As a part of the XV Taller Social Latinoamericano architectural conference that took place in Puno, Peru, we visited the Iruito Tupi zone in Huancané province alongside Francisco Mariscal, Director of the Puno Cultural Center. For the conference, Mariscal gave a presentation on the history of putucos, pre-Columbian houses made with a mixture of earth and grass.
History has the habit of repeating itself; using the same script, just with different names, figures, and places. Some 10,000 years ago, the Altiplano and the Titicaca lake basin, wedged between modern day Peru and Bolivia, became home to hunters and gatherers who subsisted on the herds of llamas and vicuñas as well as the bounty of birds and fish.
Across the world, urban clusters have —to a greater or lesser extent— social and economic differences. Reflected in space, these imbalances of income and access to education, health, sanitation, and infrastructure generate ruptures more or less visible —although drastically felt.
Although a daily reality for some, socio-spatial inequalities can often go unnoticed. Photographer Johnny Miller states, "Discrepancies in how people live are sometimes hard to see from the ground... Oftentimes, communities of extreme wealth and privilege will exist just meters from squalid conditions and shack dwellings." Miller's photo series 'Unequal Scenes' seeks "to portray the most 'Unequal Scenes' in [the world] as objectively as possible."
"Rethink the City; New Approaches to Global and Local Urban Challenges" is a free online course given by Delft University of Technology in the Netherlands. After two successful versions with more than 17.000 participants, a new version will start on February 19, 2020. The course received the Excellence in Teaching Award 2017 bestowed by AESOP (Association of European Schools of Planning).
In the Rethink the City MOOC you will learn about today's urban challenges focusing on the Global South. We will debate on three different topics, going beyond traditional urban strategies and policies: spatial justice, housing provision and management, and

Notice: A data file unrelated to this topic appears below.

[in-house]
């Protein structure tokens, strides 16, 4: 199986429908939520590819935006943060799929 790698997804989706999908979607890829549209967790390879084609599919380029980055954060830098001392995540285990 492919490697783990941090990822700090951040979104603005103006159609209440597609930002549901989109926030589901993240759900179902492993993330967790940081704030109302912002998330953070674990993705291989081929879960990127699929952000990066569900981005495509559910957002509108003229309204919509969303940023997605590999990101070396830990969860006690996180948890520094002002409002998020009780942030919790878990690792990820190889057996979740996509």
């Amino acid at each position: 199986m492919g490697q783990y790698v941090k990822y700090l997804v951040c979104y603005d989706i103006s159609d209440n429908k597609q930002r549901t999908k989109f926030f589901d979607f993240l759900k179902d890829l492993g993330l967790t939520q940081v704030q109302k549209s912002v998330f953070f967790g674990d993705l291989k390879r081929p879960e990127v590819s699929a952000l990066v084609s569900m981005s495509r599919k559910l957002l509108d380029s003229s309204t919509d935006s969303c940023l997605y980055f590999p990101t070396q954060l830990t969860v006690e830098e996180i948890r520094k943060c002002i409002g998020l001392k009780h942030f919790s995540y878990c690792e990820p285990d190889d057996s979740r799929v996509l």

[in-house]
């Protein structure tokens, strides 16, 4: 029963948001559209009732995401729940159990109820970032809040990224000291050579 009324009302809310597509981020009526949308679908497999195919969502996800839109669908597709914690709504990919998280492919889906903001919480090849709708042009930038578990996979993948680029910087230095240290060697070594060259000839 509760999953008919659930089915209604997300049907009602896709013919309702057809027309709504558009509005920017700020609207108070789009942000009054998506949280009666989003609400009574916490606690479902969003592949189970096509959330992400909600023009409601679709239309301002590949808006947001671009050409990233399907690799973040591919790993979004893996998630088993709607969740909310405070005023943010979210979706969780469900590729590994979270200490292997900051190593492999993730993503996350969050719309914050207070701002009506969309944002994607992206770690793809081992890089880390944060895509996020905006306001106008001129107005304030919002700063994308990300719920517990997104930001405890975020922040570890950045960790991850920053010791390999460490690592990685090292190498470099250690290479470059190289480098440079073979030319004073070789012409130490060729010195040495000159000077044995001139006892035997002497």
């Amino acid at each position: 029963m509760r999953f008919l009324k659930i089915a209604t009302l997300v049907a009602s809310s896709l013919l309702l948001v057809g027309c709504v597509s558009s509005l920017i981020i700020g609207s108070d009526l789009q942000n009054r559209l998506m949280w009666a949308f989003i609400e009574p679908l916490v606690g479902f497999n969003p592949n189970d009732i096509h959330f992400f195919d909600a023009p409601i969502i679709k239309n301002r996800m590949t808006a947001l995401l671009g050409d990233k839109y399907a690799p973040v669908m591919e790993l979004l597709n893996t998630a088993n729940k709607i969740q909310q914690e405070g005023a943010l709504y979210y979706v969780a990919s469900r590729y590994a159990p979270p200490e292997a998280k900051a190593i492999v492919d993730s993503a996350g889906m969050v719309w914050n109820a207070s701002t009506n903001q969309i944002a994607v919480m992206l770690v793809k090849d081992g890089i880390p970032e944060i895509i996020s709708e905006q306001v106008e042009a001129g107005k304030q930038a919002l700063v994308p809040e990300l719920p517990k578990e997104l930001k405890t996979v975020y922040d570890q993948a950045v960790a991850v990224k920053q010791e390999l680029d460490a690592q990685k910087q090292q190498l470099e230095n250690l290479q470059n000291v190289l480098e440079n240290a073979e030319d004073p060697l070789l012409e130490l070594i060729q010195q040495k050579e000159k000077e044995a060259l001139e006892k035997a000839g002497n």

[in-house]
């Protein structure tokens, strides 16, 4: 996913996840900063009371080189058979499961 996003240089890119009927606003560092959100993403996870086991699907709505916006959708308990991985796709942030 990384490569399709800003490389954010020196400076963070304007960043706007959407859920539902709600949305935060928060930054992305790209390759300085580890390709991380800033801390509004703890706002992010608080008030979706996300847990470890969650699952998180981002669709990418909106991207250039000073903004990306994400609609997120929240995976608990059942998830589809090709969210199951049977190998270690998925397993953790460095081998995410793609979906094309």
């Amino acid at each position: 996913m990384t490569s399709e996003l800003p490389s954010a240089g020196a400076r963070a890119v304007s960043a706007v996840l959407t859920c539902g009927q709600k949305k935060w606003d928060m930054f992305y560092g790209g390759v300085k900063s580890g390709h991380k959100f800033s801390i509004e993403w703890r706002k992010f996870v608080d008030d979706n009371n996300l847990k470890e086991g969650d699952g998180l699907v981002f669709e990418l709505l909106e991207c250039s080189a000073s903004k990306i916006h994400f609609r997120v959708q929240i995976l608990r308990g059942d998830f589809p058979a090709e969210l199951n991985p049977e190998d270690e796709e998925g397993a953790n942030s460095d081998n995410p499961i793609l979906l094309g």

Countries that are part of the so-called “global south” have undergone many transformations in their cities and urban contexts in recent years due to the economic and social challenges they face. Urban growth, sustainable development, quality of life and health in emerging cities, and the development of their own cultural identity have been some of the issues that local architecture had to incorporate.
Young architects have understood the importance of making an architecture that is deeply rooted in their own territory while giving this architecture a clear local identity. By generating new typologies and using their own resources and materials, they have presented innovative, site-specific and, above all, solutions with a new fresh focus towards what represents them as creators of this architecture.
Lahoud, who is also Dean of the School of Architecture at the Royal College of Art, has defined the theme for the inaugural edition —Rights of Future Generations— as an instance to "question how inheritance, legacy, and the state of the environment are passed from one generation to the next, how present decisions have long-term intergenerational consequences, and how other expressions of co-existence, including indigenous ones, might challenge dominant western perspectives."
Back in 2008, ArchDaily embarked on a challenging mission: to provide inspiration, knowledge, and tools to the architects tasked with designing cities. In an effort to further align our strategy with these challenges, we recently introduced monthly themes in order to dig deeper into topics we find relevant in today’s architectural discourse. From architects who don't design to reframing climate change as a global issue, we are celebrating our 11th birthday by asking 11 editors and curators to choose ArchDaily's most inspiring articles.
The Massive Online Open Course (MOOC) Rethink the City. New Approaches to Global and Local Urban Challenges, is a free online course taught by the Faculty of Architecture and the Built Environment of Delft University of Technology. The course starts on May, 2nd, 2018. The first version of the course received the Excellence in Teaching Award 2017 bestowed by AESOP (Association of European Schools of Planning).
Ten years ago when Colombian Fernando Llanos tried to build his own house in Cundinamarca, he realized that moving the materials from Bogota was going to be very difficult. After mulling it over, he decided to build his house out of plastic, and after a series of trials and errors, he ended up meeting architect Óscar Méndez, who developed his thesis on the same subject, and together they founded the company Conceptos Plásticos (Plastic Concepts) in 2011.